the-new-global-studentIn some ways, our culture encourages children to grow up too fast. “Sure, you can have your own smartphone!” “Why not dress like an adult going clubbing even though you’re only nine!” “Aren’t you too old to be playing with dolls?” And yet, in other ways, the culture infantalizes kids. Helicoptering while kids play, parents complaining on Facebook about doing their kid’s school projects for them, covering for kids’ mistakes.

Maya Frost calls foul on this tendency, and presents a counter-cultural view on high school and college-aged kids in her intriguing book The New Global Student.

Frost challenges myths about what teenagers are capable of, what really gets kids into college, and what the point of education is anyway. I found myself simultaneously saying, “Preach it, sister!” and “Whoa, I never thought of that.” In other words, it’s the best sort of book–thoughtful, insightful, and convicting.

While I don’t think that all of Frost’s ideas are applicable to our family, many of them bear serious consideration and I find myself thinking through options in a different light thanks to reading The New Global Student. Whether you homeschool or send your kids to public or private school, this book will give you a lot to think about as you head into teenage years and I highly recommend it for all parents.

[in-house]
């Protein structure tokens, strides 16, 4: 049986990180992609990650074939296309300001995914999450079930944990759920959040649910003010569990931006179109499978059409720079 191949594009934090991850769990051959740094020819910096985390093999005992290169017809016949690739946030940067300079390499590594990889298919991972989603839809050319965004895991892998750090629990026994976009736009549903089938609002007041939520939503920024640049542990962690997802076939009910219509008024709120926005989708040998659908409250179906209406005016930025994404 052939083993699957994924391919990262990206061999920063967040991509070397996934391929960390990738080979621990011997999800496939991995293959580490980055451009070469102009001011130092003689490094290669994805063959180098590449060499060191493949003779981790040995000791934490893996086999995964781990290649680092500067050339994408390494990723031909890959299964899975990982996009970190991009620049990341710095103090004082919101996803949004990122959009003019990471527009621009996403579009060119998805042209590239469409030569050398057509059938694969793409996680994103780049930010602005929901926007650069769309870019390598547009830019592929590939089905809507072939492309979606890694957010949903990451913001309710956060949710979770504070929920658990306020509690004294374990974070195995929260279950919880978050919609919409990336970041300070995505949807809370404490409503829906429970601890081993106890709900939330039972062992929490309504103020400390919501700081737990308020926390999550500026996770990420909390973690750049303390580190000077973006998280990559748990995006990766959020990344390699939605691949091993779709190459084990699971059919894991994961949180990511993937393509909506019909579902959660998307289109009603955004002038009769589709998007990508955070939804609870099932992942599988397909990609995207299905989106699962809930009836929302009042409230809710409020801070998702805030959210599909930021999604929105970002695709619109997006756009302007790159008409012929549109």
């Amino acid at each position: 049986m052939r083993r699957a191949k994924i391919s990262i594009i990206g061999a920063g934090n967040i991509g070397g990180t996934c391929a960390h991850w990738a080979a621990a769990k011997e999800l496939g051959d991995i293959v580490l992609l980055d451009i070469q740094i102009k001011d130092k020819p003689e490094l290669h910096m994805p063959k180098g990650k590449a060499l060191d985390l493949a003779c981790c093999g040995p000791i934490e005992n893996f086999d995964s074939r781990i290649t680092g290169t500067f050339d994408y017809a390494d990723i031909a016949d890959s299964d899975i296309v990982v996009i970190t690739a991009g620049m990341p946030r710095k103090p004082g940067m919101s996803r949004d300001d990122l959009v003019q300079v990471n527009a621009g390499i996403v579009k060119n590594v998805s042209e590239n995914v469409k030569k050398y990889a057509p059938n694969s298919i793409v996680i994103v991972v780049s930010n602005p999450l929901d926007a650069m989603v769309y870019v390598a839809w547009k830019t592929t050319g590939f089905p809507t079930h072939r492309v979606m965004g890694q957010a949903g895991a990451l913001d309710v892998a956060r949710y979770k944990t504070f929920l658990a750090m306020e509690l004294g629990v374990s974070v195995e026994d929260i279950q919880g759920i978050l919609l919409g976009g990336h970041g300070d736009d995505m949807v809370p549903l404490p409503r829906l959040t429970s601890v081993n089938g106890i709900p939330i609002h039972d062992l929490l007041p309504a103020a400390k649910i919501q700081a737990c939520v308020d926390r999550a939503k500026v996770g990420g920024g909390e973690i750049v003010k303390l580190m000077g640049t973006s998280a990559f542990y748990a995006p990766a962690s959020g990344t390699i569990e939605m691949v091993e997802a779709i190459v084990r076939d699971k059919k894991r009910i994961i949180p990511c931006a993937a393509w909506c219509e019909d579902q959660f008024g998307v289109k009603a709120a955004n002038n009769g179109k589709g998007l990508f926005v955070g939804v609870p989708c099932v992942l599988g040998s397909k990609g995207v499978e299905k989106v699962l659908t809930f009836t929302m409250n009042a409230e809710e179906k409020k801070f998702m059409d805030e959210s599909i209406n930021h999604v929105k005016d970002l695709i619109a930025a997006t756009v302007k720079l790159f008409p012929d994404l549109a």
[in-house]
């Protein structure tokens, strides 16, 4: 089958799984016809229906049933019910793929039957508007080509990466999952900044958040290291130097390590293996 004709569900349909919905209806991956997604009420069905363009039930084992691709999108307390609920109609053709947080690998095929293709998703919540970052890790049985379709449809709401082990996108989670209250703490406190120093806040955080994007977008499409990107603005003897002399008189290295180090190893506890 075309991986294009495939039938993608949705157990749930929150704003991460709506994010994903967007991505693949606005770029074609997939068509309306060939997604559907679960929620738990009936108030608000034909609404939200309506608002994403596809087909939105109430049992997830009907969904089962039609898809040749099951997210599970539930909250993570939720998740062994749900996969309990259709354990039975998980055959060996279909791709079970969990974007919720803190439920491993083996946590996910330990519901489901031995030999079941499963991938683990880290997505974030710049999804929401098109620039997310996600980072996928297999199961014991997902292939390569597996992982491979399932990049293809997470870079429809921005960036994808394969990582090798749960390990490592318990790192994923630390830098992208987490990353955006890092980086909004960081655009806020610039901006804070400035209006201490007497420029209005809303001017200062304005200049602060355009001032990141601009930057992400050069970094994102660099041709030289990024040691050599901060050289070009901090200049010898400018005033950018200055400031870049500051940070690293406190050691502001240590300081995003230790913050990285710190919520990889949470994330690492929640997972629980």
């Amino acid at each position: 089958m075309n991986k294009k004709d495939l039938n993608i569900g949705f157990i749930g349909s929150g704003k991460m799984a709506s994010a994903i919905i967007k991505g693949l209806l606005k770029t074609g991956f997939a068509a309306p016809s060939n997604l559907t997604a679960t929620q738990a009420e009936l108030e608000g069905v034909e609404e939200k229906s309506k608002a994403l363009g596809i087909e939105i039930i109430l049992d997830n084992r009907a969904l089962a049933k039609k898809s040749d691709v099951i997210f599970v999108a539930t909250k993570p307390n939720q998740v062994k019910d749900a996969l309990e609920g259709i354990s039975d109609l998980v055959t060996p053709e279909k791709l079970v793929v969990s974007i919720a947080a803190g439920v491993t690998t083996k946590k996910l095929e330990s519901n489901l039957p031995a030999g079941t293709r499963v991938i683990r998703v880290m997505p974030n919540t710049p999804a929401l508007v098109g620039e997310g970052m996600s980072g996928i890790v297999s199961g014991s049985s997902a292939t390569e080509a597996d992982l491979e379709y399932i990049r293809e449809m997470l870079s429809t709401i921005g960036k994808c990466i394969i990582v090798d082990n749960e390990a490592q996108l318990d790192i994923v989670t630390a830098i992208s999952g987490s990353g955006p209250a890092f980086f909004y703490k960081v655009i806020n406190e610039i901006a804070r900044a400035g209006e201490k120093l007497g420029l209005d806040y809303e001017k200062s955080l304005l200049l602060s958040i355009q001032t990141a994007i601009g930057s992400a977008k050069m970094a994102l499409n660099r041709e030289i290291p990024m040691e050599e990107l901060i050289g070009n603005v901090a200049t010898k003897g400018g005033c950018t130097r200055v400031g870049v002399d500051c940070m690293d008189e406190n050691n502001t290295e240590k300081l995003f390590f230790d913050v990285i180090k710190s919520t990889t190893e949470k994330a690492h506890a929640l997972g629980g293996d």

Even though we’re several years away from high school, reading The New Global Student gave me new tools to lean in to childhood days while also preparing for what lies ahead. From crib to college is simultaneously a long time and a short time–what a privilege to do life in interesting ways!

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Margaret in her 3-6 month pajamas, pensively considering her collegiate options (no doubt)

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Burial Rites: a historical novel to challenge your views on justice

burial-rites-hannah-kentWhat does justice look like in a stratified society? Are we really as just as we think?

Can a novel in Iceland in 1829 illuminate our biases and challenge us to apply justice better in your own time and place. I think so.

In Burial Rites, Hannah Kent writes beautifully about the stark beauty and harsh way of life people of all social classes endured in 1800s Iceland. At the time, Iceland was a colony, with even the highest social levels subservient to Denmark. Perhaps because of that structure, class lines were very clearly marked–who was superior to who, who was allowed to marry and when, what sort of life you were allowed to lead–even though the top strata didn’t live so far above the lower classes.

The book’s main character, Agnes, is based on a real woman who was executed for murder. Throughout the story, the reader learns more details about who Agnes was, how her life developed, and who was involved in the crime even though only Agnes paid the price. I think the author did a great job of raising questions about justice that could easily be applied to any culture and time: